Konrad created the Strategy Mapping process in collaboration with The Grove. There are 5 steps to the process. Each step has exercises and templates that can be used in the step, but there are many variations and alternatives to consider when designing a Strategy Mapping process to fit your organization and situation.
Step 1. Assess the Business Situation
We plan for involvement of critical stakeholders, and then examine the history, environment, industry, and issues of the organization.
- A History Map gives a visual timeline perspective of an organization’s evolution, supports learning from the past and how it can inform future direction, and supports visioning more effectively.
- A Context Map develops a big-picture view of the environment, identifies trends that drive strategy and need tracking, and increases understanding of complex situations.
- An Industry Structure Map analyzes the forces that shape the competitiveness and core issues of an industry.
- A SPOT Matrix examines the current state of the business, identifies opportunities that drive the vision; and recognizes the “case for change” — the motivation for pursuing a new vision.
- A Strategy Hierarchy defines any strategic givens or constraints and the scope of the strategy process.
- Business Model Maps allow participants to look at models of success in their own or other industries to find potential new models for their business.
- A Challenge Map defines the major issues the company faces and turns them into challenge questions to focus brainstorming sessions.
Step 2. Create Strategic Alternatives
We generate the broadest and deepest set of strategic choices possible from inside and outside the organization.
- Challenge Brainstorms are creative sessions to harvest strategic ideas from throughout the organization to answer the challenge questions.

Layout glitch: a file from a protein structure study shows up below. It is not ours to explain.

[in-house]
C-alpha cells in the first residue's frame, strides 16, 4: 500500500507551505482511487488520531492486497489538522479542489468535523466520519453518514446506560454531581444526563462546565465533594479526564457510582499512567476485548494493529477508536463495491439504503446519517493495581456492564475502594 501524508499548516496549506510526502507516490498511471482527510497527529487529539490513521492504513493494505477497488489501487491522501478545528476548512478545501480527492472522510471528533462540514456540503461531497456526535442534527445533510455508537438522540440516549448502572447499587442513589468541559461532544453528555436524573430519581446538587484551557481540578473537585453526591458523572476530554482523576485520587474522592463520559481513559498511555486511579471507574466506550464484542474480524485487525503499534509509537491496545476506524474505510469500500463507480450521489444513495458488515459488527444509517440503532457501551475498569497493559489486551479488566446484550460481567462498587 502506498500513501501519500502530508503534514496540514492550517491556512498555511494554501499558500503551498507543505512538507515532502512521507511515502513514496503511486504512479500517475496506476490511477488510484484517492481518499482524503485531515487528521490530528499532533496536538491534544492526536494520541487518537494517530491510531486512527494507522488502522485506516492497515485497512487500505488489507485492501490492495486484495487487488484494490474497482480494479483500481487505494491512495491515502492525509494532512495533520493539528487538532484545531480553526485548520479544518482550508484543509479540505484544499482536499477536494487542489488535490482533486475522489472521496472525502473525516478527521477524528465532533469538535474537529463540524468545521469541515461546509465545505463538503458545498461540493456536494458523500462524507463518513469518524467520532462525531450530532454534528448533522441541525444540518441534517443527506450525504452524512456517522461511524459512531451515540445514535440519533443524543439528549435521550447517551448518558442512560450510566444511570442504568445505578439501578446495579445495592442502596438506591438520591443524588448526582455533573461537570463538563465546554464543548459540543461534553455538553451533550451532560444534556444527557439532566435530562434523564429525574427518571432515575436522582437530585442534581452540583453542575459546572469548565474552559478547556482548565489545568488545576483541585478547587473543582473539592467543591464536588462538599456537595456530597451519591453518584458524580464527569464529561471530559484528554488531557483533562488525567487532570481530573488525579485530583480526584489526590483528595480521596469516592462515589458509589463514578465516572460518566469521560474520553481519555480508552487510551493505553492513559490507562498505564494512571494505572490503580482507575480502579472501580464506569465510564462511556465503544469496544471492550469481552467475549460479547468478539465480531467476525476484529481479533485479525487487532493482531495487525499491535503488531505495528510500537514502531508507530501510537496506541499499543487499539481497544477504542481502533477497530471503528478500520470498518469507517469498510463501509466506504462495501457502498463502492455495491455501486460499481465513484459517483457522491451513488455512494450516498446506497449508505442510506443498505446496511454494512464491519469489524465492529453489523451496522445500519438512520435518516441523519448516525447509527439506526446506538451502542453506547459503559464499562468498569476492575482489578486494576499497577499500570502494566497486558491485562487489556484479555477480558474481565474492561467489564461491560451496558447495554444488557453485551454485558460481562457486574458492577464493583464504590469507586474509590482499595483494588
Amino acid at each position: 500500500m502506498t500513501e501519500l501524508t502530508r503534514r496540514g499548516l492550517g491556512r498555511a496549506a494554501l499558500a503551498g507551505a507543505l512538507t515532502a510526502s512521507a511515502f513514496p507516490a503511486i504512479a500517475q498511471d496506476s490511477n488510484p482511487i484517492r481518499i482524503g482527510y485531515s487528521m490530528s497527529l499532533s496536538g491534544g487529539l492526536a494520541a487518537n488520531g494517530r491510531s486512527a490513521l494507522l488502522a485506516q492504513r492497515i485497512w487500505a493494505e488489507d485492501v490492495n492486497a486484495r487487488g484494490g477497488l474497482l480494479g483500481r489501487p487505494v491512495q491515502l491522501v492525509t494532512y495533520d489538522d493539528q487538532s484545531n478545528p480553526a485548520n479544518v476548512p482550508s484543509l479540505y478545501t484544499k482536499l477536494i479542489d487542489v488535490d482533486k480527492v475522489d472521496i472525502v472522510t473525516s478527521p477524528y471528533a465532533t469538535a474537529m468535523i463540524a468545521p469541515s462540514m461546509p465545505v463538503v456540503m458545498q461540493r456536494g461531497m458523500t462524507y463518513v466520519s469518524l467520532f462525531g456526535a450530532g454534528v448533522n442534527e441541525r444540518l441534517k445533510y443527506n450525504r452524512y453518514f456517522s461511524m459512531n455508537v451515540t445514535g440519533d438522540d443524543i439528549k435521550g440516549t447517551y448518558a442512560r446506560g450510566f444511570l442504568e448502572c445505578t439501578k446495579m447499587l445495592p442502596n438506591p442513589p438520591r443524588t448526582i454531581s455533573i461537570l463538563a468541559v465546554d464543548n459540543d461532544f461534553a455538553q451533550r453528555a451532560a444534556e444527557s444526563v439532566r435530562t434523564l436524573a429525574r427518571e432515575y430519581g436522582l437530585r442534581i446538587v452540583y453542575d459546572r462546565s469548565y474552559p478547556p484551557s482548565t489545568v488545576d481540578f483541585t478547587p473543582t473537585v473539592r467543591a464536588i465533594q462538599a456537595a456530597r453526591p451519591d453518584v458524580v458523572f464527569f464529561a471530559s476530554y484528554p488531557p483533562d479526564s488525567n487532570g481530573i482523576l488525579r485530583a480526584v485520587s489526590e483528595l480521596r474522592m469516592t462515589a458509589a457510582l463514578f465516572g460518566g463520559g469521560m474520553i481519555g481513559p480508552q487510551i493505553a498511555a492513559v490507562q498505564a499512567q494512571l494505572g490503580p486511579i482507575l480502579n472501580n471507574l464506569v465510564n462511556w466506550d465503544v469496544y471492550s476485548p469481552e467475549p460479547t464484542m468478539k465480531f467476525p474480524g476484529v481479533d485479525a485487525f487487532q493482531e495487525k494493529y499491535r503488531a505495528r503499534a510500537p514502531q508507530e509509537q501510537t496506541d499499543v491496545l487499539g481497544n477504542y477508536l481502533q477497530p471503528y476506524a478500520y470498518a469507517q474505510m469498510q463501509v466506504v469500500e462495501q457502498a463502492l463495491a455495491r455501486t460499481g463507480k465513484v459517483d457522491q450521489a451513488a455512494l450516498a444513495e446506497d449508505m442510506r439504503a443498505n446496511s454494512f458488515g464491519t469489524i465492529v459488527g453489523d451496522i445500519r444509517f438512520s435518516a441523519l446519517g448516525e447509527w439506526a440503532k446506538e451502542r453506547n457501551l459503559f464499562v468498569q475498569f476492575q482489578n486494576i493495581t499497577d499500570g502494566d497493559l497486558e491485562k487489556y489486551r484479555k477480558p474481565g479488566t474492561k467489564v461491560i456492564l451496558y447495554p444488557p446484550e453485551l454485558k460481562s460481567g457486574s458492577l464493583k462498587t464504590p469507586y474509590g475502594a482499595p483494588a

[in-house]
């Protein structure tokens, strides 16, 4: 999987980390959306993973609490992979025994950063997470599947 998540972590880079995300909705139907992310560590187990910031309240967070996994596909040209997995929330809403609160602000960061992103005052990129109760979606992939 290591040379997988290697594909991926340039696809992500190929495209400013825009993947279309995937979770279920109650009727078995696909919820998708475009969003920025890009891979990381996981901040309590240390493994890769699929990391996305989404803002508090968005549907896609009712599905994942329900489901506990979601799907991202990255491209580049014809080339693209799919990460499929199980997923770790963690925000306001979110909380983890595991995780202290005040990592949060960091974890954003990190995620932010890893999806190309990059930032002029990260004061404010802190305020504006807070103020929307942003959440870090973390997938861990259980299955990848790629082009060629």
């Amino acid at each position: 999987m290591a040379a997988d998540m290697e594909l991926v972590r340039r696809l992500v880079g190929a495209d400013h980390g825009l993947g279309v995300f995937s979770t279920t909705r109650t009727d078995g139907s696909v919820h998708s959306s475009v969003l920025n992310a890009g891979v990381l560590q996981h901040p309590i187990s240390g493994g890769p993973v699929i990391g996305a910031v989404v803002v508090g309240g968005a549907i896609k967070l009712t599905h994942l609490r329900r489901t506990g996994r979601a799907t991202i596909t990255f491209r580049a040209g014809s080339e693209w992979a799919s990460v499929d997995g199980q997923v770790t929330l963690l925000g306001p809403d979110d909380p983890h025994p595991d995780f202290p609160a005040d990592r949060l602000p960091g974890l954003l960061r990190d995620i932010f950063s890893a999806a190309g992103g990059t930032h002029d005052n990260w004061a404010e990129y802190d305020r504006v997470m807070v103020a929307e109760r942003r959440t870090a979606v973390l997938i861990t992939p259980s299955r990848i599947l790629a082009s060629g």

- A Scenario Map is a compressed and simplified scenario planning activity that uses potential future scenarios to search for new strategic ideas.
- A Strategy Spectrum structures all the strategic ideas into a map of the “choice space,” allows participants to see new ideas and combinations of ideas, and defines multiple strategic themes for evaluation.
- Cover Story Visions allow groups to explore the possibilities inherent in particular strategic themes, generate new ideas around them, and develop the visionary thinking behind each strategic theme.
Step 3. Gather Intelligence
We bring all the best information and analysis to the table to make the smartest choices.
- Information Gap Analysis looks at available information, defines what is needed, and plans the acquisition of information to fill the gaps.
- Investment, Risk, & Return analyses the strategies to determine which one optimizes overall value for the company and its stakeholders. This activity can be as simple as using a weighted rating system or as rigorous as full decision analysis modeling. Decision analysis is appropriate for strategic decisions involving large investments and risks. It involves development of quantitative pro forma models that analyze the major decisions and risks involved and offer clear insight into very complex decision situations.
Step 4. Define Vision & Strategy
We decide on the future direction of the organization and develop its vision and strategy.
- A Five Bold Steps Vision encourages visionary thinking about the future and develops a compelling word-picture of the desired future of the business.
- A Strategy Map builds a comprehensive, visual strategy from the top down; defines strategic goals, value creation, and differentiation; and defines the organizational activities, capacities, & learning needed.
- A Balanced Scorecard translates the strategy into a dashboard of performance metrics to measure progress and create accountability around implementing the strategy.
Step 5. Plan Communication & Implementation
We involve the organization in creating action plans for implementation & communication, changing processes, and refining value propositions.
- Graphic Gameplans & Roadmaps map out objectives, tasks, and resources; create group alignment on strategic action plans; and translate vision & strategy into plans that can result in real action.
- A Value Proposition Grid focuses a group on its target customers and invites exploration of the content (products & services), connection (marketing & sales), and delivery (fulfillment infrastructure) mechanisms involved in a complete value proposition.